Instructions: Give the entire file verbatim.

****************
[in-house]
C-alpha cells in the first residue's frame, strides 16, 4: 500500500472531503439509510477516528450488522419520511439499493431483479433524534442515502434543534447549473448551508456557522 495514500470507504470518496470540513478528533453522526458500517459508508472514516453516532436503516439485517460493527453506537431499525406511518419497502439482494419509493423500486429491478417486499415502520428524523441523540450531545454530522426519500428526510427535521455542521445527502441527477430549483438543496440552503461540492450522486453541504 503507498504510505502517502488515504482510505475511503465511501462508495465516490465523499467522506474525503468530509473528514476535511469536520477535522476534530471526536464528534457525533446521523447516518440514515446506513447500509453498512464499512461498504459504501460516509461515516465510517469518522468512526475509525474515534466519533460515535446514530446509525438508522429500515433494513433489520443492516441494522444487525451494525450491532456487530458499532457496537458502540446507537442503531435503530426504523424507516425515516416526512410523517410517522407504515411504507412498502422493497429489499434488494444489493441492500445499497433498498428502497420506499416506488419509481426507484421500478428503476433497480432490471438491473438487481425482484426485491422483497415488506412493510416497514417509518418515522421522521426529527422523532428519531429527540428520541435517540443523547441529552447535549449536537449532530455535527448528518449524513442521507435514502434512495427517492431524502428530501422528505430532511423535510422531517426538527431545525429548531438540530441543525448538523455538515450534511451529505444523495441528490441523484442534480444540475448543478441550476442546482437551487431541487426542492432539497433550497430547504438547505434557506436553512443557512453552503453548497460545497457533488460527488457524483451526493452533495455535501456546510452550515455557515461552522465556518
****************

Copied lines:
[in-house]
C-alpha cells in the first residue's frame, strides 16, 4: 500500500472531503439509510477516528450488522419520511439499493431483479433524534442515502434543534447549473448551508456557522 495514500470507504470518496470540513478528533453522526458500517459508508472514516453516532436503516439485517460493527453506537431499525406511518419497502439482494419509493423500486429491478417486499415502520428524523441523540450531545454530522426519500428526510427535521455542521445527502441527477430549483438543496440552503461540492450522486453541504 503507498504510505502517502488515504482510505475511503465511501462508495465516490465523499467522506474525503468530509473528514476535511469536520477535522476534530471526536464528534457525533446521523447516518440514515446506513447500509453498512464499512461498504459504501460516509461515516465510517469518522468512526475509525474515534466519533460515535446514530446509525438508522429500515433494513433489520443492516441494522444487525451494525450491532456487530458499532457496537458502540446507537442503531435503530426504523424507516425515516416526512410523517410517522407504515411504507412498502422493497429489499434488494444489493441492500445499497433498498428502497420506499416506488419509481426507484421500478428503476433497480432490471438491473438487481425482484426485491422483497415488506412493510416497514417509518418515522421522521426529527422523532428519531429527540428520541435517540443523547441529552447535549449536537449532530455535527448528518449524513442521507435514502434512495427517492431524502428530501422528505430532511423535510422531517426538527431545525429548531438540530441543525448538523455538515450534511451529505444523495441528490441523484442534480444540475448543478441550476442546482437551487431541487426542492432539497433550497430547504438547505434557506436553512443557512453552503453548497460545497457533488460527488457524483451526493452533495455535501456546510452550515455557515461552522465556518